Getting the Men Involved
Okay, so maybe yet another post on the articles in the special Mother Load issue of American Prospect is in order. If you check out the issue online, you'll see that a few new articles (op ed pieces) have been added to the contents. One is written by Linda Hirshman, entitled 'What a Load', and another is by Courtney Martin, entitled 'Fighting Apart for Time Together'. Both pieces grapple with the need to involve men (duh) in the fight for gender equality. Both make some excellent points, but we feel that a few additional points are being missed.
Dr. Hirshman's stance is that women must force men to be involved in childcare and housework or nothing will ever happen. She advocates that women vote in laws requiring fathers to take family leave, for example. This would force them home, and presumably start off a baby's life with two equally involved parents who made equal sacrifices on the job.
Ms. Martin's article stresses the shortsighted approach to gender equality taken by the leading advocacy groups, all of which are fighting from the perspective of mothers. Their names say it all: MomsRising, Mothers Movement Online, etc. These groups are largely forgetting that gender equality equally involves men, and that involved fathers should want all the same things as mothers. By ignoring men, these coalitions are crippling their causes.
We agree with Ms. Martin, and are hopeful that these by-and-large excellent advocacy groups begin to reach out in a meaningful way to fathers. We'd like to see them go so far as to change their names to ParentsRising, Parents Movement Online and the like. I'm not unduly annoyed by their current focus, however, and certainly don't feel unwelcome to join their specific causes.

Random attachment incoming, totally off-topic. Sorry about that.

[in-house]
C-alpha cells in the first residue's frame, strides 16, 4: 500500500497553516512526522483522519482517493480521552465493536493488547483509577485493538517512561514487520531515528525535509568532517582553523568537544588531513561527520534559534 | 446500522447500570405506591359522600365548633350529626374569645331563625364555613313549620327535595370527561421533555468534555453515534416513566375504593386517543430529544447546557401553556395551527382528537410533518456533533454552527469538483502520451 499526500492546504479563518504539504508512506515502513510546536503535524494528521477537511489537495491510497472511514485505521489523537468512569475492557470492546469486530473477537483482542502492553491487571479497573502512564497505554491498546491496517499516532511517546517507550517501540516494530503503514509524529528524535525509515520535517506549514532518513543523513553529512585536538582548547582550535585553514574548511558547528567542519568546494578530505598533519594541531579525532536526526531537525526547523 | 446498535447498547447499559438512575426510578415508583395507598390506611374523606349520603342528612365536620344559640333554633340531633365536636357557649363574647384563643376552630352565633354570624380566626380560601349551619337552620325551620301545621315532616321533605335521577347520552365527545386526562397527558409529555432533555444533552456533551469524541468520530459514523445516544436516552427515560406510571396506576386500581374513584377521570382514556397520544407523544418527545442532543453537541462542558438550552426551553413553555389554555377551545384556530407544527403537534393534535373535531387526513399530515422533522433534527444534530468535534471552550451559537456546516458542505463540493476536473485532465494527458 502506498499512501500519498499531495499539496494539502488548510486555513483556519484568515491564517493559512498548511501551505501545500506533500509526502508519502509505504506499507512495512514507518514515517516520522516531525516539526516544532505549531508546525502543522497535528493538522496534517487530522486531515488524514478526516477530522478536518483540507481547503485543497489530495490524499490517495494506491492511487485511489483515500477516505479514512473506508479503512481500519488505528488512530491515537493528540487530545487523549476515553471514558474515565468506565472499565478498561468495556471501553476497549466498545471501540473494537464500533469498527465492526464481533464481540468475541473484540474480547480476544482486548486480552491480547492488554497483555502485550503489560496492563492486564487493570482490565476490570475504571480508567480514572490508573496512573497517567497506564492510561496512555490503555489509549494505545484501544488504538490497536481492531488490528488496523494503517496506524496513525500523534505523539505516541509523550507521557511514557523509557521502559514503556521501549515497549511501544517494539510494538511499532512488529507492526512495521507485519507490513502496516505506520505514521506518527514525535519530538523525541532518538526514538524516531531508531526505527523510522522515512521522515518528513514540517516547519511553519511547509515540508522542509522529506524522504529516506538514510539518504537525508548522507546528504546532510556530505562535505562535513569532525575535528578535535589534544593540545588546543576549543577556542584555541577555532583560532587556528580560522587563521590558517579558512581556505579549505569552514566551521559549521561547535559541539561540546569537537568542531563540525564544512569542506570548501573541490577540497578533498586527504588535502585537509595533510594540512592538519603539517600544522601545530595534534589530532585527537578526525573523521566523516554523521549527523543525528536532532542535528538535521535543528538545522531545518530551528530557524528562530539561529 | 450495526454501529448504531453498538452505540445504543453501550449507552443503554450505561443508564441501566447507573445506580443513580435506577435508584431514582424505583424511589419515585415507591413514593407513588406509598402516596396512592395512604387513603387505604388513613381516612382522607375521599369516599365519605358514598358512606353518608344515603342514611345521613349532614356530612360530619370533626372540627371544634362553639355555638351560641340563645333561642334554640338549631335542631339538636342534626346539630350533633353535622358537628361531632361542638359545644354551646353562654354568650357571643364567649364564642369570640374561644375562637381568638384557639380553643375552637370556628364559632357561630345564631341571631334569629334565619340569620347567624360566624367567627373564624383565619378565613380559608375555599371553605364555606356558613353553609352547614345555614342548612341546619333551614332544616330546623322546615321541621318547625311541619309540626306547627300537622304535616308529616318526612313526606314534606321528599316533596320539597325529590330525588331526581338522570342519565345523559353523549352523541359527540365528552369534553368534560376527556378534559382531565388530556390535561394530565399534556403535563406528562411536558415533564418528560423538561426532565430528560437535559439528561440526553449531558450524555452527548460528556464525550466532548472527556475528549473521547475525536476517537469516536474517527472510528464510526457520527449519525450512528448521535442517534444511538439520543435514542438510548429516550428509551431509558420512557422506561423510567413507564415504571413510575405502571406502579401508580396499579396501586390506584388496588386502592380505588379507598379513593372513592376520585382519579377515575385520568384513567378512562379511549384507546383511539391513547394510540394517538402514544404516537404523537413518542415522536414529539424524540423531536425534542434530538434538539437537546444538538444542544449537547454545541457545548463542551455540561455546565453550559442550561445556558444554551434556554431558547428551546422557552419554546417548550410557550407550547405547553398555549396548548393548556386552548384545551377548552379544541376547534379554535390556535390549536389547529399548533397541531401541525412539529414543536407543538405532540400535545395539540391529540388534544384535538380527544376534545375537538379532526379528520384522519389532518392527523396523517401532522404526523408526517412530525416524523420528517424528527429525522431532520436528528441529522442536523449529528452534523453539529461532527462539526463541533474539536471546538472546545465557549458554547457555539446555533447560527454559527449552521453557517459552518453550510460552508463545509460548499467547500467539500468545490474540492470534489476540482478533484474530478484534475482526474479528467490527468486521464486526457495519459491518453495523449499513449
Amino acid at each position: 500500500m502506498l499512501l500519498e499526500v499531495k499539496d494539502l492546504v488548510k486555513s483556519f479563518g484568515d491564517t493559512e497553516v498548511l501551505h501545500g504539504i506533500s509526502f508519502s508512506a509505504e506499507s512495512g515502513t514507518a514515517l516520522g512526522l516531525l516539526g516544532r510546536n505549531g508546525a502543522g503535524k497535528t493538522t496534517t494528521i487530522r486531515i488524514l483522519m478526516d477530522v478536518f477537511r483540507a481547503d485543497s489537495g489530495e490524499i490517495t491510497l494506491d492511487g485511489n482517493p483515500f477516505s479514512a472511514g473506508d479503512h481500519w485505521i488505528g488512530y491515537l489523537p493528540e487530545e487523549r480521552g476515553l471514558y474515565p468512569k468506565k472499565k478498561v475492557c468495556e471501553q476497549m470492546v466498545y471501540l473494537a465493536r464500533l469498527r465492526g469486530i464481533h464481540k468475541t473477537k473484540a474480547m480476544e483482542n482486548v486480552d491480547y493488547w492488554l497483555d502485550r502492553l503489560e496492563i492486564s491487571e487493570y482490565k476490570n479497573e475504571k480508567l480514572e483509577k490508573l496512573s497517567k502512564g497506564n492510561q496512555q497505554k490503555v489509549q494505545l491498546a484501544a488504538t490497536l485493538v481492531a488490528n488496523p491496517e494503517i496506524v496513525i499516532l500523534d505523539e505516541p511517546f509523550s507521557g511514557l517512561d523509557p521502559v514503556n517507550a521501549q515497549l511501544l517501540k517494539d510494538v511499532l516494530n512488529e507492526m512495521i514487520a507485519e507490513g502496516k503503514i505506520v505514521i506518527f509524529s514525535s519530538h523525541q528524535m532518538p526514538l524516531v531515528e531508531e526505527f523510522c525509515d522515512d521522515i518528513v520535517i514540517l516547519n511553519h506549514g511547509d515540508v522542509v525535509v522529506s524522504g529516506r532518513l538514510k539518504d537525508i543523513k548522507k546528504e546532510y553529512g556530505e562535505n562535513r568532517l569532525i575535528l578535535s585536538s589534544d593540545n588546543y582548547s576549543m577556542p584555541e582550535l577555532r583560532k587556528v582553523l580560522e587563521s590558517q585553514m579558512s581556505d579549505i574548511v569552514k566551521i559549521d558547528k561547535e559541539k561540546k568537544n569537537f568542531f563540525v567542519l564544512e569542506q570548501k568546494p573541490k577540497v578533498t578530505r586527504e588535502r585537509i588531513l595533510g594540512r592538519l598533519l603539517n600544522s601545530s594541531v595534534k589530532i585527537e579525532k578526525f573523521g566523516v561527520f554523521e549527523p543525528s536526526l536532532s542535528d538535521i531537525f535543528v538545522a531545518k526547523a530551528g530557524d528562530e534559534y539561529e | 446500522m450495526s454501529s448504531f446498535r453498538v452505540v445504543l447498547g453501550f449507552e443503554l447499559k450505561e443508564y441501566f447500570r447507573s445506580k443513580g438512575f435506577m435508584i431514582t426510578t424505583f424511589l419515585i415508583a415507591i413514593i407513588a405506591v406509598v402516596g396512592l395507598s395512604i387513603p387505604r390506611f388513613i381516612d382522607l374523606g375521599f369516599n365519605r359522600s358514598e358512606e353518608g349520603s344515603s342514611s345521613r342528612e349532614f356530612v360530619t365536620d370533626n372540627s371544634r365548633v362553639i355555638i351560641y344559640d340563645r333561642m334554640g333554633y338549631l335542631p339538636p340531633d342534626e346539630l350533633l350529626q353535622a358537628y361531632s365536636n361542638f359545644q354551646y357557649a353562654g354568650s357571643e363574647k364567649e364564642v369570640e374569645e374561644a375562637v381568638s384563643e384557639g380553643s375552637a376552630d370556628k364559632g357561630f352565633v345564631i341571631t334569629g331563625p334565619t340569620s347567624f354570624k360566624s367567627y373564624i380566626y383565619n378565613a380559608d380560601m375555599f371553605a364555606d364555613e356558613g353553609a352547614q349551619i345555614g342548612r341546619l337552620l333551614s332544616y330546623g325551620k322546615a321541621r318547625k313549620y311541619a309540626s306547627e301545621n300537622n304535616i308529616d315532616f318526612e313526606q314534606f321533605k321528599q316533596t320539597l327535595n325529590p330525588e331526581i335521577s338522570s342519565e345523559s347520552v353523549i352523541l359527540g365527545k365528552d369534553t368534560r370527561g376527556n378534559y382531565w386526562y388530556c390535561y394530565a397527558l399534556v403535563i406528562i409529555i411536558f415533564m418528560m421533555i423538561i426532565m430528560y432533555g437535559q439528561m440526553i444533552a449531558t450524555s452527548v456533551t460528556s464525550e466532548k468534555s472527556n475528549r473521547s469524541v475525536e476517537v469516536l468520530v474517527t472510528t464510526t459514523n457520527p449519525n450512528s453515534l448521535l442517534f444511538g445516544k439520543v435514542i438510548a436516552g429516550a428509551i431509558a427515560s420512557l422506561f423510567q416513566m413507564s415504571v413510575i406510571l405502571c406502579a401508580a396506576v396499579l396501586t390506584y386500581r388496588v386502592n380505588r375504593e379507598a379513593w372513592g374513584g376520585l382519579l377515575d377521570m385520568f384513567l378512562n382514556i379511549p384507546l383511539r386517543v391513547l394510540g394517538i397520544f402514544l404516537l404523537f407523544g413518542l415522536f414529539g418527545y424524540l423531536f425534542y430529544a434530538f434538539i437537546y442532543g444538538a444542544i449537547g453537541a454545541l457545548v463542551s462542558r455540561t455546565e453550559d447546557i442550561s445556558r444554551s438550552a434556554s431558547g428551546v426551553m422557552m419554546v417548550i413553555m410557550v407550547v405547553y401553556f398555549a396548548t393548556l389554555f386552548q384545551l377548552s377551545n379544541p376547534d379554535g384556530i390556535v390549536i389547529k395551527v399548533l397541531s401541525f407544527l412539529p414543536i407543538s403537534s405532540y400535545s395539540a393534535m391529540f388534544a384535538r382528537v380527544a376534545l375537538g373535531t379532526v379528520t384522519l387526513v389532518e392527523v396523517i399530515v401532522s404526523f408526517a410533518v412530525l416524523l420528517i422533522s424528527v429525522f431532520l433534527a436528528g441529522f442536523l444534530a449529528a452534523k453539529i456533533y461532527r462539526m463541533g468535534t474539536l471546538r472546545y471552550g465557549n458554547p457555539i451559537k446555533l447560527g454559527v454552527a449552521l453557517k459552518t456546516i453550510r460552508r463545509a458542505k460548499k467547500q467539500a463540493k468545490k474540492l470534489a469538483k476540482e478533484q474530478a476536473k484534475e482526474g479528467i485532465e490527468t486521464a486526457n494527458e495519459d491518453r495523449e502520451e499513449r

Regarding Dr. Hirshman.... She makes a life out of pointing fingers and calling people names, which we feel is unfortunate. While she attacks the entire Mother Load issue as a bunch of dangerous fake science, she then goes on to actually agree with much of what is included in the articles. We are aligned with much of her philosophy at its base (which is gender equality), as unpopular as that stance may be, even as we cringe at her approach. Her focus on forcing men to behave the way we want is wishful feminist thinking, however, and will not make anyone happy in the long run.
You can't force men to be good fathers, or even make fathers who take a 'forced' paternity leave actually use their leave to help their wives. Do you know the old joke about the real definition of paternity leave? A golf vacation. Furthermore, there has to be room for all types of families, and in some cases a family counting on the man's (or the woman's) career for stable income can't afford for this parent to take a forced leave (thereby falling behind a childless co-worker).
Here's what we think should be considered in the good fight for gender equality: Workplaces should focus on high-quality flexible work arrangements - be they reduced hours, alternate hours, or compressed workweeks. These cost companies way less than actual paid employee leaves, subsidized childcare, etc. If women and men could find meaningful work at a schedule that fit their families' needs, there would be almost no need for parental leaves. Parents would have balanced lives, maintain their career paths (albeit still at a slightly slower pace than before they had children), and have plenty of time with their children. Yes, women could dominate the workforce choosing these jobs, but if we really do start to involve fathers in the politics, we can start to bust down the stereotypes that make men balk at these arrangements.
I think that it takes the ideas of many to reach gender equality. No one has the answer all wrapped up, but together we might hit on it.